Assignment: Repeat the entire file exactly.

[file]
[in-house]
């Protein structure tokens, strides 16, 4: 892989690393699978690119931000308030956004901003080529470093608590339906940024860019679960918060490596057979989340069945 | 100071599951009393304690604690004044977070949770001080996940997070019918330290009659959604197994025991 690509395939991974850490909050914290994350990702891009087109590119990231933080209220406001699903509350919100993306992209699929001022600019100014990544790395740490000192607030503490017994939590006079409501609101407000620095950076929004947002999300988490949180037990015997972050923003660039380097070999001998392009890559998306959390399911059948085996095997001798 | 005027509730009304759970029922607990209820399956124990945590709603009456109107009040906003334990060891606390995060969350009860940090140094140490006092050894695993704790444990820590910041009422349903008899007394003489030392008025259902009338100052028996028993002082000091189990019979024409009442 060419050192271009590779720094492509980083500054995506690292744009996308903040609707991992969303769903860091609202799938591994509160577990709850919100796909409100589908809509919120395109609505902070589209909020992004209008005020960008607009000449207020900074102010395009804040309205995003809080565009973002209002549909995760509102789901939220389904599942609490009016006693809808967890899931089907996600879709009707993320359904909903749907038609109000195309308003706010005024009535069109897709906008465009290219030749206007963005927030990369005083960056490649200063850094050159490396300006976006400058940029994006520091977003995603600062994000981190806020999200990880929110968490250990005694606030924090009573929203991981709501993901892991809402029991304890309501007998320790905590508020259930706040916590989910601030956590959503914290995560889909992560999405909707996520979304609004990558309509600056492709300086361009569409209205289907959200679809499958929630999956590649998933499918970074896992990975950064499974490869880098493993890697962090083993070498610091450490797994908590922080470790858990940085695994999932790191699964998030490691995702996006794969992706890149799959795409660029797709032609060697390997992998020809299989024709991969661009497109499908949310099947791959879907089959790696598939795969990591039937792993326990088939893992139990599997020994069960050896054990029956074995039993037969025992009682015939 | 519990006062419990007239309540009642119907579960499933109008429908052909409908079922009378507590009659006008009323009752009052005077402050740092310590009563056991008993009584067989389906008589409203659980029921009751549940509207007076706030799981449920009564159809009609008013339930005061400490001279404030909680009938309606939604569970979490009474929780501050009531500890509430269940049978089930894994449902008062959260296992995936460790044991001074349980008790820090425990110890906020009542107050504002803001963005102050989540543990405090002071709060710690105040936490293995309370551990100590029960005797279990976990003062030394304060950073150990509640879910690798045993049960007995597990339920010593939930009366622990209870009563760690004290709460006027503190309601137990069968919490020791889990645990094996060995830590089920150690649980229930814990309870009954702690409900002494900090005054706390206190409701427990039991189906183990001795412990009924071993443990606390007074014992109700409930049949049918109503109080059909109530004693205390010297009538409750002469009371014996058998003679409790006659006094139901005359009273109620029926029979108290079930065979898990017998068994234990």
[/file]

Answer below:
[in-house]
């Protein structure tokens, strides 16, 4: 892989690393699978690119931000308030956004901003080529470093608590339906940024860019679960918060490596057979989340069945 | 100071599951009393304690604690004044977070949770001080996940997070019918330290009659959604197994025991 690509395939991974850490909050914290994350990702891009087109590119990231933080209220406001699903509350919100993306992209699929001022600019100014990544790395740490000192607030503490017994939590006079409501609101407000620095950076929004947002999300988490949180037990015997972050923003660039380097070999001998392009890559998306959390399911059948085996095997001798 | 005027509730009304759970029922607990209820399956124990945590709603009456109107009040906003334990060891606390995060969350009860940090140094140490006092050894695993704790444990820590910041009422349903008899007394003489030392008025259902009338100052028996028993002082000091189990019979024409009442 060419050192271009590779720094492509980083500054995506690292744009996308903040609707991992969303769903860091609202799938591994509160577990709850919100796909409100589908809509919120395109609505902070589209909020992004209008005020960008607009000449207020900074102010395009804040309205995003809080565009973002209002549909995760509102789901939220389904599942609490009016006693809808967890899931089907996600879709009707993320359904909903749907038609109000195309308003706010005024009535069109897709906008465009290219030749206007963005927030990369005083960056490649200063850094050159490396300006976006400058940029994006520091977003995603600062994000981190806020999200990880929110968490250990005694606030924090009573929203991981709501993901892991809402029991304890309501007998320790905590508020259930706040916590989910601030956590959503914290995560889909992560999405909707996520979304609004990558309509600056492709300086361009569409209205289907959200679809499958929630999956590649998933499918970074896992990975950064499974490869880098493993890697962090083993070498610091450490797994908590922080470790858990940085695994999932790191699964998030490691995702996006794969992706890149799959795409660029797709032609060697390997992998020809299989024709991969661009497109499908949310099947791959879907089959790696598939795969990591039937792993326990088939893992139990599997020994069960050896054990029956074995039993037969025992009682015939 | 519990006062419990007239309540009642119907579960499933109008429908052909409908079922009378507590009659006008009323009752009052005077402050740092310590009563056991008993009584067989389906008589409203659980029921009751549940509207007076706030799981449920009564159809009609008013339930005061400490001279404030909680009938309606939604569970979490009474929780501050009531500890509430269940049978089930894994449902008062959260296992995936460790044991001074349980008790820090425990110890906020009542107050504002803001963005102050989540543990405090002071709060710690105040936490293995309370551990100590029960005797279990976990003062030394304060950073150990509640879910690798045993049960007995597990339920010593939930009366622990209870009563760690004290709460006027503190309601137990069968919490020791889990645990094996060995830590089920150690649980229930814990309870009954702690409900002494900090005054706390206190409701427990039991189906183990001795412990009924071993443990606390007074014992109700409930049949049918109503109080059909109530004693205390010297009538409750002469009371014996058998003679409790006659006094139901005359009273109620029926029979108290079930065979898990017998068994234990």